Quote:
We do not release sales and marketing data

I don't know how much of a competitive advantage an open sourced PFS data set would give up for Paizo, but if it were substantial, then this is a legitimate concern.

EDIT: conclusion from the European Commission: "the best way to get value from your data is to give it away."

Quote:
The advance of knowledge is based on the open flow of information. Only when a researcher shares data and results with other researchers can the accuracy of the data, analyses, and conclusions be verified. Different researchers apply their own perspectives to the same body of information, which reduces the bias inherent in individual perspectives. Unrestricted access to the data used to derive conclusions also builds public confidence in the processes and outcomes of research. Furthermore, scientific, engineering, and medical research is a cumulative process. New ideas build on earlier knowledge, so that the frontiers of human understanding continually move outward. Openness speeds and strengthens the advance of human knowledge.

Andoran *****

Paizo Charter Superscriber; Pathfinder Battles Case Subscriber; Pathfinder Deluxe Comics Subscriber
Mark Moreland wrote:
In the case of this change, it will add extra time to the development process, but our hope is that it addresses enough ongoing issues with the campaign (assessed from both reporting data and feedback) that the extra expenditure of resources will be worth it. Only one way to find out, though.

Quick question, will this change eat into the word count of the scenarios? Or will you add to the word count to accommodate this change?

Shadow Lodge **

2 people marked this as a favorite.

Not a big fan of changing the baseline which I suspect will only lead to even bigger tables. Seems like it makes sense though if that's what most people are running already. Seven players 2 eidolons, 1 animal companion... the new norm.

To me its less the lack of challenge and more that I don't care for the big tables.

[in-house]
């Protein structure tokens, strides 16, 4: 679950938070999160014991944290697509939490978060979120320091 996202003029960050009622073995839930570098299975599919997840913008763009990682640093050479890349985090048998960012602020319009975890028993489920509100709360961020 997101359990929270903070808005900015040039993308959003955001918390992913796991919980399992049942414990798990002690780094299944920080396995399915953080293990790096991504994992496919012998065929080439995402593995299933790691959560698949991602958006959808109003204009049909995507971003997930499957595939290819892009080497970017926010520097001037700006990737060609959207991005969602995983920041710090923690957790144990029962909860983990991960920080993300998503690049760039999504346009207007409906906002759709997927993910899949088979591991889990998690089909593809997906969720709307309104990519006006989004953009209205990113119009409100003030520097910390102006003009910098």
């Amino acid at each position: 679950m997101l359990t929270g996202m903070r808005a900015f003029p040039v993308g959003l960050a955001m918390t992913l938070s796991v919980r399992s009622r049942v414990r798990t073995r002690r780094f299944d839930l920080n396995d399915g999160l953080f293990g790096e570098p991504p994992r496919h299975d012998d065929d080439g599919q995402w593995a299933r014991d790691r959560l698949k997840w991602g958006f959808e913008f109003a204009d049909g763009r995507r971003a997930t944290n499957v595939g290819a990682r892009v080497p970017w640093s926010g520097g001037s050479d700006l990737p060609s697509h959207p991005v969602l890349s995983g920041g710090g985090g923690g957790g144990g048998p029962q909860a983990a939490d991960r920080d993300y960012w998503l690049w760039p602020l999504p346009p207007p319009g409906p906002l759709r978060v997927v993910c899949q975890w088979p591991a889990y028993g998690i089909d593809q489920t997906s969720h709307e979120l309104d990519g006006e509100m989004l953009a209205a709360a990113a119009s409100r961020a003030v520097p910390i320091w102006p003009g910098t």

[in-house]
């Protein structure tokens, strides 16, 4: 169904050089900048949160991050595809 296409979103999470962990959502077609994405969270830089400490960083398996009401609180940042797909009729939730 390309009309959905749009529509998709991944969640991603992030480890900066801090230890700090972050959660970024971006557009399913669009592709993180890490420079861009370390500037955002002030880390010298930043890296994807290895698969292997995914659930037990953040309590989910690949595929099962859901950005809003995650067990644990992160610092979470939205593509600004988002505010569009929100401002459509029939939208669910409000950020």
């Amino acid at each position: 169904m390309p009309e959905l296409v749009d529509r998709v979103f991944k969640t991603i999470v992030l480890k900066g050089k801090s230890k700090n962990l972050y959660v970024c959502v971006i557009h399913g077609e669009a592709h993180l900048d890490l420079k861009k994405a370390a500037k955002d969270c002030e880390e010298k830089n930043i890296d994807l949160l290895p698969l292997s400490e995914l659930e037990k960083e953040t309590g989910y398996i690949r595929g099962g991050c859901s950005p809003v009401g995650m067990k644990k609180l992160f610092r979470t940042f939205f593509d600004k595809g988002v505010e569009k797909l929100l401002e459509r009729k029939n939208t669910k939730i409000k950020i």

Grand Lodge ***

Pathfinder Adventure Path, Companion Subscriber
0gre wrote:
To me its less the lack of challenge and more that I don't care for the big tables.

I'm with you Ogre, 4, maybe 5, players is the 'sweet spot for me. I'll run 7s when I have to but I refuse to play in them. I can live with 6.

Cheliax ****

Pathfinder Adventure Path, Maps, Modules Subscriber

I like more players. I like short combats and a chance to roleplay the interesting bits of mods.

I also like fracturing adventures that have been stretched up into the wrong tier of "expected party capability", but that's a Story for Another Day....

Cheliax

I think this is a good thing, it will make 6 and 7 player tables more interesting, but not simply slay 4 player tables. With 5 players I think the GM need to look at the PCs and make the call, since not all PCs are not the same level of combatants.

Andoran ****

1 person marked this as a favorite.

Not a big fan of this change.

I don't see pushing things towards bigger tables being a good thing for the campaign.

Paizo Employee ** Developer

Dragnmoon wrote:
Quick question, will this change eat into the word count of the scenarios? Or will you add to the word count to accommodate this change?

People are always asking about word count, but the truth is, the length of our Pathfinder Society Scenarios already varies from adventure to adventure by thousands of words sometimes. We use as many words as we need to to get GMs the information they need to run the adventure and will continue to do so. That said, the target number will remain the same.

Silver Crusade **

Feral wrote:

Not a big fan of this change.

I don't see pushing things towards bigger tables being a good thing for the campaign.